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Regulatory Reform Act 2001

“…make provision for the purpose of reforming legislation which has the effect of imposing burdens affecting persons in the carrying on of any activity”.

43.This echo from section 1 of the 1994 Act has the effect of concentrating the power on ongoing activities. In its 15th report of the 1999-2000 session, the Delegated Powers and Deregulation Committee reported that:

Most legislation could be regarded as having such an effect. A considerable proportion of all bills are concerned with the amendment of earlier legislation which imposes burdens on individuals or corporations or which authorises or enables categories of person to act in a particular way.

It is the Government’s policy intention to direct the order-making power to the benefit of business, charities, the voluntary sector, individuals and legal persons and the wider public sector, and consequently these words provide a wide gateway. In order to ensure that the gateway is no wider than necessary to achieve reform to regulatory regimes, the gateway is limited by the requirement that the reform must be “with a view to” the objects set out in section 1(1)(a) to (d) (see paragraph 50 et seq).

44.There is a key policy test not on the face of the Act that further restricts the use of the order-making procedure – that of appropriateness. This will be applied by the Minister when considering whether to propose using the regulatory reform order-making power, and will inform the consultation process. It will also form part of the consideration by the scrutiny Committees.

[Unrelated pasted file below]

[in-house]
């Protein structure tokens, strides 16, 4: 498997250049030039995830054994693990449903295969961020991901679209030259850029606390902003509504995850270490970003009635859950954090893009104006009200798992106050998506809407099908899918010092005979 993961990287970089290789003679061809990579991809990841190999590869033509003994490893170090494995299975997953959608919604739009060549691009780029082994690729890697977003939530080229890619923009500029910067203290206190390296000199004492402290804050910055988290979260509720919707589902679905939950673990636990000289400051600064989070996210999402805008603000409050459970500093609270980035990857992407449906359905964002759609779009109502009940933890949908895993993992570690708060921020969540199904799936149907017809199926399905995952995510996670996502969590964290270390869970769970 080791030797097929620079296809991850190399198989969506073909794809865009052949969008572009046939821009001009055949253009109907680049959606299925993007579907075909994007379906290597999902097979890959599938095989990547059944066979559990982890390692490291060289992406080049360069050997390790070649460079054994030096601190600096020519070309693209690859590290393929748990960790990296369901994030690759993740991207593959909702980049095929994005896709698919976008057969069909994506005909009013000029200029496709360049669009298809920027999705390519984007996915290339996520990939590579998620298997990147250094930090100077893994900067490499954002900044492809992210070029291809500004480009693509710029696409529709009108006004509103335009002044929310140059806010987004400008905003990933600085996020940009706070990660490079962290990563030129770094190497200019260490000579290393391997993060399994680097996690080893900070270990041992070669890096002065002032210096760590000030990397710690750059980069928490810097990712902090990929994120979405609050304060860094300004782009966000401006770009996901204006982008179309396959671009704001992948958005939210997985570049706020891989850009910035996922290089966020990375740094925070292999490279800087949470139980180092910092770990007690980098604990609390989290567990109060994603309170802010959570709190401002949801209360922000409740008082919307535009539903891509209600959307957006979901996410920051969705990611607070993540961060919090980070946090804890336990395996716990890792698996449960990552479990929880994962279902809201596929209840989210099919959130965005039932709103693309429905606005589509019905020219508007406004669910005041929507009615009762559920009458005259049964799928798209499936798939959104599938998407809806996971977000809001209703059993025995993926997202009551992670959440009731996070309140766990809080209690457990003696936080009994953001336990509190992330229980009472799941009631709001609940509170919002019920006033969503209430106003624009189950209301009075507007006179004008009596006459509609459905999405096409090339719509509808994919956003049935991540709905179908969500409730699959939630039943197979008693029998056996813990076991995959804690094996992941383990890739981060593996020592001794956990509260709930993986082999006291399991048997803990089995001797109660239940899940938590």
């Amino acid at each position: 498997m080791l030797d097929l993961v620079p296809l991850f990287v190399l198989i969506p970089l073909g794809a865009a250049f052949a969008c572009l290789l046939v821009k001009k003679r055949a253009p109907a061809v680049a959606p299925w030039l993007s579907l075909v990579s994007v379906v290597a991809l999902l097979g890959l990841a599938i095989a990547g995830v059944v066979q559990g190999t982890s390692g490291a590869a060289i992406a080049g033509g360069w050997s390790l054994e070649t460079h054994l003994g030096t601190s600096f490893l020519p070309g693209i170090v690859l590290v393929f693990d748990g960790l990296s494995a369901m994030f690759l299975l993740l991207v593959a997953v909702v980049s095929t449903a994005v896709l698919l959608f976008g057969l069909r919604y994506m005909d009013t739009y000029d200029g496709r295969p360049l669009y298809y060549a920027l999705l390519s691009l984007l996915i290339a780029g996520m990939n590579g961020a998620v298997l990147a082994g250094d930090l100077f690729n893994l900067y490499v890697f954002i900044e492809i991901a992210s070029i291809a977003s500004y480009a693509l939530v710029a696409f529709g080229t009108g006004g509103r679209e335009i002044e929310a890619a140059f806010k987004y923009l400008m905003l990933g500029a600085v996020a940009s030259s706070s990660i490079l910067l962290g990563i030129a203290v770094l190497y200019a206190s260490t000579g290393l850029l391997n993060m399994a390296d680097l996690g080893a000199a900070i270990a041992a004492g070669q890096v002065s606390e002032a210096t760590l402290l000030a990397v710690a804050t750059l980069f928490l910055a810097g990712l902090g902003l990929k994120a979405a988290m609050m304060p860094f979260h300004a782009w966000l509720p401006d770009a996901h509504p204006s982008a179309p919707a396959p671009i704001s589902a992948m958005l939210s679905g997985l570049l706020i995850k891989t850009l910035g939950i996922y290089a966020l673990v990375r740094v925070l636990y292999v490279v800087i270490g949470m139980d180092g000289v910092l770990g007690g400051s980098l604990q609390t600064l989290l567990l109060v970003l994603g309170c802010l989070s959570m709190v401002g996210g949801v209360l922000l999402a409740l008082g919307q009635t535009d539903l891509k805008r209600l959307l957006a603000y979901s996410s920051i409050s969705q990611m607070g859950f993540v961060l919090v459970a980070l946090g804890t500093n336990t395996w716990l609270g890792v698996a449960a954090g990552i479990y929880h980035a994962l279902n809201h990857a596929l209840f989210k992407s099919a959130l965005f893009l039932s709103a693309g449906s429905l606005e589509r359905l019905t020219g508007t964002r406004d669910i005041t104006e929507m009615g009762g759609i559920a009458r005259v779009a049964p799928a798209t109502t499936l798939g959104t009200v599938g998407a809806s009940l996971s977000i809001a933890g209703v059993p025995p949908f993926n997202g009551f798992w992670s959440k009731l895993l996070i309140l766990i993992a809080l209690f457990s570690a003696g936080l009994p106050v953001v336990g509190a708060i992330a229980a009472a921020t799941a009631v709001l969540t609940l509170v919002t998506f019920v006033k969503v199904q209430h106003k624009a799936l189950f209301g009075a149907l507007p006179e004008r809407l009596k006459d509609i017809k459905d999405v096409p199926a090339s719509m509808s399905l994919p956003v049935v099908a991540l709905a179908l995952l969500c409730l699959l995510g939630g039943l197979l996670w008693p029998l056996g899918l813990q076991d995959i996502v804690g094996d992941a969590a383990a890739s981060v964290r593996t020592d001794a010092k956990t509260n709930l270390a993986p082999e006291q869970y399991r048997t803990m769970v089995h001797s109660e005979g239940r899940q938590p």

45.The Delegated Powers and Deregulation Committee, again in their 15th report of the 1999-2000 session, commented:

Lord Falconer readily acknowledged that there is no precise line drawn in the draft bill between matters in respect of which it is appropriate to legislate by way of order and other matters in respect of which it would not be appropriate, nor is it the Government’s intention to try to draw one. It will, he said, be for Ministers to decide whether or not the use of the new power would be ‘appropriate’ (Q.13), likening the task of so deciding to the difficulty of defining an elephant. ‘You cannot describe it but you know it when you see it’ (Q. 13). When asked whether he would ‘be content to rely totally on a successor administration’s definition or interpretation of what was appropriate and what an elephant was’ Lord Falconer replied ‘Yes, I would’ (Q. 16). He also relied on the safeguard that both Committees would be expected to comment if they considered a proposal inappropriate…..